Los Angeles City Council Scandal Highlights Ugly Influence of Big Labor
Having a city council secretly dominated by people with racist views is troubling, but having an entire political system controlled by one special interest group is also scandalous.
By now, most of us have read about the recorded conversation of Los Angeles County council insiders making mean-spirited and bigoted comments about Blacks, whites, gays, Jews, Armenians, and indigenous peoples as they complained about the new redistricting maps that a city commission had recently proposed. It's appalling—and we're just beginning to see the fallout.
Now-resigned Council President Nury Martinez and her colleagues (Council members Gil Cedillo and Kevin de León and former labor leader Ron Herrera) seemed hostile to everyone who wasn't in their little clique, viewing them as a threat to their political power. But what constitutes membership in that group?
That's where this story becomes more fascinating and sinister. Los Angeles is an overwhelmingly Latino city (and there's obviously no single Latino point of view, as Martinez's mocking of Oaxacans made clear), so the idea that this group broadly represents Latino interests is preposterous. In reality, these officials represent one faction, highlighted by the location of the clandestine meeting.
It took place in an office at the Los Angeles County Federation of Labor—"an umbrella group for 300 labor unions and 800,000 workers that wields tremendous and sometimes controversial sway in the city," as The Los Angeles Times explained. We got a sneak peek, as top lawmakers were sitting with union brass talking about carving up districts to enhance their power and dilute the power of other ethnic and political blocks.
I've been a critic of It's almost hard to believe, but California was once known as the state with premier public services. Under the leadership of Democratic Gov. Pat Brown, California built top universities (with free tuition for residents), expansive freeways, fabulous schools, and advanced water infrastructure.
Now, these investments are in shambles, with the state having among the nation's worst schools, most congested freeways, persistent water shortages, the highest tax rates, the worst business climate, the largest bureaucracies, the highest pension debt, and most meddlesome regulations. One can peruse any number of national rankings and find California reliably at the bottom of them.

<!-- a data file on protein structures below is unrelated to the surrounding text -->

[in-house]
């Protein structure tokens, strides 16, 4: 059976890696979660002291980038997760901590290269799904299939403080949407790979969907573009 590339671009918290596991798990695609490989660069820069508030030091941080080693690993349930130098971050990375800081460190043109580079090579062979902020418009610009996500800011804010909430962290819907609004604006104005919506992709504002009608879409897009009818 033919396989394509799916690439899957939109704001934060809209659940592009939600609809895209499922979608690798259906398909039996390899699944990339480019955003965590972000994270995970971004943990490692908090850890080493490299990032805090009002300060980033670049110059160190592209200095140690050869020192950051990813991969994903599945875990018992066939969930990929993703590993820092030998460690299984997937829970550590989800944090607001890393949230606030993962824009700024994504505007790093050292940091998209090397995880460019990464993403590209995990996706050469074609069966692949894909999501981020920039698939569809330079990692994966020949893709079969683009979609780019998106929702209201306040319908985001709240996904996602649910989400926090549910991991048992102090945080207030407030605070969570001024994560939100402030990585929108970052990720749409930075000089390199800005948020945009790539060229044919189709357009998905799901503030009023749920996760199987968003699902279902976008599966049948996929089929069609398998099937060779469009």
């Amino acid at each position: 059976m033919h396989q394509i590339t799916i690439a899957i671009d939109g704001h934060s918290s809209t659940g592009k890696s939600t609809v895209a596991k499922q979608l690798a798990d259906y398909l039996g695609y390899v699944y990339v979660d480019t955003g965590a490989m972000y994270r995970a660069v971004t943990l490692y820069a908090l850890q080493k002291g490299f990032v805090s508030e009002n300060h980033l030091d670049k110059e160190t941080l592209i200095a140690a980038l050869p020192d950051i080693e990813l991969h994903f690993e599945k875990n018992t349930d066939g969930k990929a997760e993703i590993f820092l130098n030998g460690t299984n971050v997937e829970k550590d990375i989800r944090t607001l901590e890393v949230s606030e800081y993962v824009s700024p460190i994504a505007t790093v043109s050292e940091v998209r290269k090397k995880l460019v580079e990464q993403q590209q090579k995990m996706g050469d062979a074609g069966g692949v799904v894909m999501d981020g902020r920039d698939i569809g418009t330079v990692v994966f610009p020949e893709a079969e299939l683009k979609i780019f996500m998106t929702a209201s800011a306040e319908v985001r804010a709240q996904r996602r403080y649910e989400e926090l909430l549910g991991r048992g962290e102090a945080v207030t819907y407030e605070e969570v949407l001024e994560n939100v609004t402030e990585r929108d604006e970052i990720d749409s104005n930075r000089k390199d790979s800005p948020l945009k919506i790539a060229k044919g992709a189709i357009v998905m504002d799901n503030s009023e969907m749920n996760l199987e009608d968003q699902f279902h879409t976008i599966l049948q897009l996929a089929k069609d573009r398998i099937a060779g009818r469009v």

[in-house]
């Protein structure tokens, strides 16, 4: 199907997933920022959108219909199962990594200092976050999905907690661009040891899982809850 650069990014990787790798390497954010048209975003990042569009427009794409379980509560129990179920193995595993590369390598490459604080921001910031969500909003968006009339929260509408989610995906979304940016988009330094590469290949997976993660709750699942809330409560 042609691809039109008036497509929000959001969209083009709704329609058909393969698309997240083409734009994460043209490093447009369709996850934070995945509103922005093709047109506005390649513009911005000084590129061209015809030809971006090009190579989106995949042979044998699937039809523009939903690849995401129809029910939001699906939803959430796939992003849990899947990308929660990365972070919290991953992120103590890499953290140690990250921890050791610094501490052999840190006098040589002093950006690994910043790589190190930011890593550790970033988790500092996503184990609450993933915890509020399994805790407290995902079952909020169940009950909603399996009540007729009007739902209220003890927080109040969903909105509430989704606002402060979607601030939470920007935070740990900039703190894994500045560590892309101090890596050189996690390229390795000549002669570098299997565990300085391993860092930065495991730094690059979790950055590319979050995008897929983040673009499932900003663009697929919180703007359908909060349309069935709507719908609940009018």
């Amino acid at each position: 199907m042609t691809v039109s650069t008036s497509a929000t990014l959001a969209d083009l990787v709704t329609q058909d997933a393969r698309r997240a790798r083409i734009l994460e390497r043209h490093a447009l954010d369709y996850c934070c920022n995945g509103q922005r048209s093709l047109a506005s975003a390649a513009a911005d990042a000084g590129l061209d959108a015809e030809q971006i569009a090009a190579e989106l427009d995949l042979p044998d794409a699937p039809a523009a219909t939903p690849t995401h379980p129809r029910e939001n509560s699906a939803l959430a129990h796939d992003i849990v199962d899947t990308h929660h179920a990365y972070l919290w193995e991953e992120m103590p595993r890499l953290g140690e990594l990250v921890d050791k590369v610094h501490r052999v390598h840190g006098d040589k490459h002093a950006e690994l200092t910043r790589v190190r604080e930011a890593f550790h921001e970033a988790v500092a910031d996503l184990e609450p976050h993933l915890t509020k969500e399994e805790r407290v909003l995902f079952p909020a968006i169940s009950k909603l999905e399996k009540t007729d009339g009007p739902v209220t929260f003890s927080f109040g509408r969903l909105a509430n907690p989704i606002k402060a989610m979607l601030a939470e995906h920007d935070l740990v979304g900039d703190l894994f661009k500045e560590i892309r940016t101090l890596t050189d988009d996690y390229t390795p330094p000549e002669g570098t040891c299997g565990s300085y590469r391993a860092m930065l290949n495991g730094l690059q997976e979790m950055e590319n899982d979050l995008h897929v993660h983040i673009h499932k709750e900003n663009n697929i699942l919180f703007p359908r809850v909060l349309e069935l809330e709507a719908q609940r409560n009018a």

How did we get here? There are many reasons, but Brown's son, Jerry Brown, during his first stint as governor in the 1970s signed laws giving collective-bargaining power to state employees and employees at public schools, colleges and universities. Gov. Ronald Reagan signed a law giving city and county employees the right to collectively bargain. Over the years, lawmakers kept bolstering these unions' power.
"Democratic politicians routinely visit the offices of 'the Fed' on James M. Woods Boulevard to seek favors from labor unions and arrange campaign help," the Times added, referring to the now-infamous Los Angeles meeting. That's an understatement. The federation of labor, which represents private and public union members, was not just one interest group—it was in cahoots with the leadership.
In the state Capitol, the unions—and especially public-sector unions such as the California Teachers' Association, various law-enforcement, and firefighting unions and the SEIU—aren't just among the normal group of lobbying interests. They control the building and elect lawmakers who come from their ranks. And you wonder why public services or government contracting never are reformed?
"There is no special interest in California that wields more influence over state and local politics than public sector unions," noted the California Policy Center's Edward Ring. "From the office of the governor to a school board managing a district with only a few hundred students, public sector unions are omnipresent.…(T)o defy their agenda is certain political suicide." He says they spend hundreds of millions of dollars per two-year election cycle.
In the Orange County race for supervisor, the deputies' union is spending around $87,000 a week on cable ads depicting the even-tempered and moderate-to-conservative Republican Pat Bates as an "extremist." The Orange County Employees' Association, which represents county government workers, recently dropped $50,000 on a mailer touting Bates' progressive Democratic opponent, Katrina Foley. This is just the tip of the iceberg.
In Riverside County, unions are targeting Libertarian Supervisor Jeff Hewitt. Hewitt previously angered firefighters with his efforts to create a city-run fire department in Calimesa. He also opposed the board's decision to boost deputy pay. Campaign spending is part of the system—but at the local level candidates who don't do union bidding struggle against daunting odds.
Opposing local cops and firefighter spending priorities is, as Ring said, political suicide, which is why most politicians—including Republicans—simply roll over. Having a city council secretly dominated by people with such awful views is troubling, but having an entire political system controlled by one special interest group is also scandalous.
This column was first published in The Orange County Register.